What is Utilization Management (UM)?

Utilization Management is the process of reviewing the appropriateness and the quality of care provided to patients. UM may occur before (pre-certification), during (concurrent) or after (retrospective) medical services are rendered. 

For example, your health plan may require you to seek prior authorization from your UM company before admitting you to a hospital for nonemergency care. This would be an example of pre-certification. Your medical care provider and a medical professional at the UM company will discuss what is the best course of treatment for you before care is delivered. UM can reduce unnecessary hospitalizations, treatment and costs.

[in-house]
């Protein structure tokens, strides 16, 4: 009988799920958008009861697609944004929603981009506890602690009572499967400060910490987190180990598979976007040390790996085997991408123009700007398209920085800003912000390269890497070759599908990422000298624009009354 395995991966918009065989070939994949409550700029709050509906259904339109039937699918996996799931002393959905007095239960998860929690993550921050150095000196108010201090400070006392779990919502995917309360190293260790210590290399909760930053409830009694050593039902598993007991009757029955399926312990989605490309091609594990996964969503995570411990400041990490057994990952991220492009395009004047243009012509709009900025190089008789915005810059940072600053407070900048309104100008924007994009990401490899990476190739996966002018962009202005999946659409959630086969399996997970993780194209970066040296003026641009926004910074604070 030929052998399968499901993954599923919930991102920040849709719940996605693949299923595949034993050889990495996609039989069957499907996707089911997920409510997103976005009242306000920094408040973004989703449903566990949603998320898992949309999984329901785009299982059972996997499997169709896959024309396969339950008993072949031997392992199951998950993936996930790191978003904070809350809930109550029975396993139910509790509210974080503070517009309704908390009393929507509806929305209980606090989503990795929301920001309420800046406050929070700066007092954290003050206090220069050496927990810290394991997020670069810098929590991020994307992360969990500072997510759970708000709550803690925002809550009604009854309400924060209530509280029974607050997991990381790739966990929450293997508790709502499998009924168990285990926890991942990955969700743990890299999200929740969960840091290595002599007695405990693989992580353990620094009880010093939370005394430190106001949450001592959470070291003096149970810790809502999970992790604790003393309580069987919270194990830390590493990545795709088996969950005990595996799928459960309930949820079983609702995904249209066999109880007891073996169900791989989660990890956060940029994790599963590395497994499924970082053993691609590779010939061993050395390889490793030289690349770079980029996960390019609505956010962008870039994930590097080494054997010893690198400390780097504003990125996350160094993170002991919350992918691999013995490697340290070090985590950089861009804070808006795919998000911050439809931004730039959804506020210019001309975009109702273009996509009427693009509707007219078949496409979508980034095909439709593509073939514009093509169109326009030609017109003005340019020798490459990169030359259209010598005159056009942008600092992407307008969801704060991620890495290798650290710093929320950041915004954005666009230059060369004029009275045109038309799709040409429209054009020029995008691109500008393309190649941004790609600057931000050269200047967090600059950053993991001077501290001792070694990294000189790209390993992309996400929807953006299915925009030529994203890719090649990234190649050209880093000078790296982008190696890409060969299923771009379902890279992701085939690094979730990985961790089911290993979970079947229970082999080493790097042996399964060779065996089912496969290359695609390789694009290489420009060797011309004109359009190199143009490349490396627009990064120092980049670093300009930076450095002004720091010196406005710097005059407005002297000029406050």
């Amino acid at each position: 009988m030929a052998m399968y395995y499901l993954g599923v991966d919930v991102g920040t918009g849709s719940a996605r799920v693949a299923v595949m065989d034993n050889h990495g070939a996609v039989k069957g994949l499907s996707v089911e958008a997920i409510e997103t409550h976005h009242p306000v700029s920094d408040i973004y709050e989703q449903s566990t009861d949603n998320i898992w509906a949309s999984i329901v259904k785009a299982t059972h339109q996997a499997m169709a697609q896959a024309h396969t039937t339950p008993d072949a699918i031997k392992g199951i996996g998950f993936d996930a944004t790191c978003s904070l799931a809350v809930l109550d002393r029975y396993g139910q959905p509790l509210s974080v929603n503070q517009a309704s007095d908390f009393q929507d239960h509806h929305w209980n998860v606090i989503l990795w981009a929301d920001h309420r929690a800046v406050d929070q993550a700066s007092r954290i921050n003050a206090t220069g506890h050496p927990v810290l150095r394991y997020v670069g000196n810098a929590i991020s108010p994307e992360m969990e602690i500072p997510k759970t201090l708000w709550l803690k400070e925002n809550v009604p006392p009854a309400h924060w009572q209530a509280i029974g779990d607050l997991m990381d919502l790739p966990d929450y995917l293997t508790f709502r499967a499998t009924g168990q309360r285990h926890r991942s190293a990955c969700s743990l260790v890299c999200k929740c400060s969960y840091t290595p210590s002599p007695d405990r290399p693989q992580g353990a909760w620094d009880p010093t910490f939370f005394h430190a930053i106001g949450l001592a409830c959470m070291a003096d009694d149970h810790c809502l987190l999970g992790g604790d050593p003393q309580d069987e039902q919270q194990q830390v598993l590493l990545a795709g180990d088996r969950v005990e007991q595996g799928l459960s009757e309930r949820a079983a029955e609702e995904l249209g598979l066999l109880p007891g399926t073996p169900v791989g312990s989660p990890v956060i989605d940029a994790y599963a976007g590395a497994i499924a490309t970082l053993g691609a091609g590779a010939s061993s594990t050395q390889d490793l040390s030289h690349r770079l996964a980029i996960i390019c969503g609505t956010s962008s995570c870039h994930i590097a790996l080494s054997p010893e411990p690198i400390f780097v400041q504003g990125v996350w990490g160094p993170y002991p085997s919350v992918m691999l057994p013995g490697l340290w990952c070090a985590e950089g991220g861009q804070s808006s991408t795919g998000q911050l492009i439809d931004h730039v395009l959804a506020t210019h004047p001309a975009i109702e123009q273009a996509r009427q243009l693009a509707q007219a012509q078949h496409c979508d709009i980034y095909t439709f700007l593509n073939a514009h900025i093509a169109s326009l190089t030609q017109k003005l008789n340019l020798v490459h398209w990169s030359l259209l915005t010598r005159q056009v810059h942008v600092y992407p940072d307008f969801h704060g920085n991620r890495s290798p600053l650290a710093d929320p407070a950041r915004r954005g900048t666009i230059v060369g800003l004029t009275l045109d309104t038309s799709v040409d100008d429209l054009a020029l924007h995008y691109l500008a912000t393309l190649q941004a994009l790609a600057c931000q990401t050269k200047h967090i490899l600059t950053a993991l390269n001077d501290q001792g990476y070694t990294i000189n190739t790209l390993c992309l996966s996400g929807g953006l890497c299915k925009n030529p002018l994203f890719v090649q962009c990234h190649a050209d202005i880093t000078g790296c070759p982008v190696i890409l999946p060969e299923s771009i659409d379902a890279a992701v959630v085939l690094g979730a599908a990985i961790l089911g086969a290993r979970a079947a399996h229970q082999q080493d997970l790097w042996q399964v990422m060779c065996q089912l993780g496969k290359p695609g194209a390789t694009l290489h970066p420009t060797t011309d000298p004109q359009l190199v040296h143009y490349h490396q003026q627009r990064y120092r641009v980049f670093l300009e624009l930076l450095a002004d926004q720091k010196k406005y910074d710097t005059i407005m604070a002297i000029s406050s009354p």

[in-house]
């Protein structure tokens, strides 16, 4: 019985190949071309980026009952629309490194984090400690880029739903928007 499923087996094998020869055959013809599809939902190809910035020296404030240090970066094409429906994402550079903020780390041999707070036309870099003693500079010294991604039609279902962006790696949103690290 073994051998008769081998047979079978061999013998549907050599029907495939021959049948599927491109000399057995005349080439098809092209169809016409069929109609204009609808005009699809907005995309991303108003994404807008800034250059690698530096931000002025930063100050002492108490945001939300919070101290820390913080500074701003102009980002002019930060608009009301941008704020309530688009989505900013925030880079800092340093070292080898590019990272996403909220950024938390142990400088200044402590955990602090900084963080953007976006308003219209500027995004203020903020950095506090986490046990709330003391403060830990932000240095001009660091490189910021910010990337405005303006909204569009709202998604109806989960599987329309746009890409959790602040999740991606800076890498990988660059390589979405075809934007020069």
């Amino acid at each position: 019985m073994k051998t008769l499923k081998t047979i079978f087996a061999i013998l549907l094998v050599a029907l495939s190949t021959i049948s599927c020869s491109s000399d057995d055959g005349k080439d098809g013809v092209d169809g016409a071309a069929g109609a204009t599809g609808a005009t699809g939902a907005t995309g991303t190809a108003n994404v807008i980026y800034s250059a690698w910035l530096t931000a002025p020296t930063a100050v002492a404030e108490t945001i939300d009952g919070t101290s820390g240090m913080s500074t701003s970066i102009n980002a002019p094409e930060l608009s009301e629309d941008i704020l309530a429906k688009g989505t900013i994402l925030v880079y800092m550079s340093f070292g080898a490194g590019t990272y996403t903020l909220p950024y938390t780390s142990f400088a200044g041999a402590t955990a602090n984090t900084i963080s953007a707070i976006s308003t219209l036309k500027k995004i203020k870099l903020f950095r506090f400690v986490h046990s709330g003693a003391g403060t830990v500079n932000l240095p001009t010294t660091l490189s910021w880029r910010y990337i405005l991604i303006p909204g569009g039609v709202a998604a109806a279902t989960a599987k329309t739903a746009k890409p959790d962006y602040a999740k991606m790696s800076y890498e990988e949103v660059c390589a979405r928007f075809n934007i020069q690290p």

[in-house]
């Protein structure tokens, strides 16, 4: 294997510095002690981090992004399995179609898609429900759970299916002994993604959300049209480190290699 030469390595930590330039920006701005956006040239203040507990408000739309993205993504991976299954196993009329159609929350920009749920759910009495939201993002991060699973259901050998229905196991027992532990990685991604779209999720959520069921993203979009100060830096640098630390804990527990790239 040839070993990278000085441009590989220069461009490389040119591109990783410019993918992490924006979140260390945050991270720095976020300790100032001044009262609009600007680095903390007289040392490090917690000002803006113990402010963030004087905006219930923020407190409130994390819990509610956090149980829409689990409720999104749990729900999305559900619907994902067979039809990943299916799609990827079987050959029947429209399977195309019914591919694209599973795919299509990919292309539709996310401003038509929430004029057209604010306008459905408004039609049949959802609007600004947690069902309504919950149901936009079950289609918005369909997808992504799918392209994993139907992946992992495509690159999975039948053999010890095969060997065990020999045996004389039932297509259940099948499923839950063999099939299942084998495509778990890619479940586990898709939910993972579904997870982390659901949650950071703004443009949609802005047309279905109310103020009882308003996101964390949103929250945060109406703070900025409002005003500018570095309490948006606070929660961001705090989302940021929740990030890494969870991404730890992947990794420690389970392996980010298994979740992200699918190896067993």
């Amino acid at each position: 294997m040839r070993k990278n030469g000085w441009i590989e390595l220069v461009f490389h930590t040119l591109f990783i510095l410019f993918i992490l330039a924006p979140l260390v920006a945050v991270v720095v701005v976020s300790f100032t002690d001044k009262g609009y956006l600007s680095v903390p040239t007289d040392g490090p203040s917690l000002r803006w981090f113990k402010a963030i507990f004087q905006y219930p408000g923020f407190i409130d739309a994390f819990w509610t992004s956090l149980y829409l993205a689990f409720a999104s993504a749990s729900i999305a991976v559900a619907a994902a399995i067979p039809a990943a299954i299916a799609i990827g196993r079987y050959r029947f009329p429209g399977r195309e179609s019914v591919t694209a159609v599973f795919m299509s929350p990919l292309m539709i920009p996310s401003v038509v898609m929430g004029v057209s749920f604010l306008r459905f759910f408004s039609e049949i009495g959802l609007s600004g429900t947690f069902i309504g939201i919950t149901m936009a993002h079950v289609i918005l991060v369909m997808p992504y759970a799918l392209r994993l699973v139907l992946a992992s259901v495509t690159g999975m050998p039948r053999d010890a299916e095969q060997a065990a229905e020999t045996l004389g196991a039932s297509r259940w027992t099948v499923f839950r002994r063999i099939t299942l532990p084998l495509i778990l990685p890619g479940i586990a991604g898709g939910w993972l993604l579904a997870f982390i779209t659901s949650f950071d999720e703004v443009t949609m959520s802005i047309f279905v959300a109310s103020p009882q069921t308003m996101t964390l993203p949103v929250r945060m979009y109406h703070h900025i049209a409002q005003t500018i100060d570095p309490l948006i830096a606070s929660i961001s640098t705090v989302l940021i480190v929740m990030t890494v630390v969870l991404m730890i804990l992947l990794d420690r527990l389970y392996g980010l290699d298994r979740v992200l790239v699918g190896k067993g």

What is a High Deductible Health Plan (HDHP)?

An HDHP is a type of insurance plan that offers a low premium offset by a high deductible. Because of the low cost of the plan, the insurer will not cover most medical expenses until the deductible is met. As an exception, preventive care services are typically covered before the deductible is met. HDHPs are often designed to be compatible with heath savings accounts (HSAs). HSAs are tax-advantaged accounts that can be used to pay for qualified out-of-pocket medical expenses before the HDHP’s deductible is met.

We hope you found this list of 7 most frequently asked benefit questions and their answers helpful. If you did, please take a moment to share this post. 

Would you like to know more about health insurance? Click here for Individual or Click here for Employee Benefits. 

Join Us For An eWaste Recycling Day September 28, 2019

eWaste Recycling Day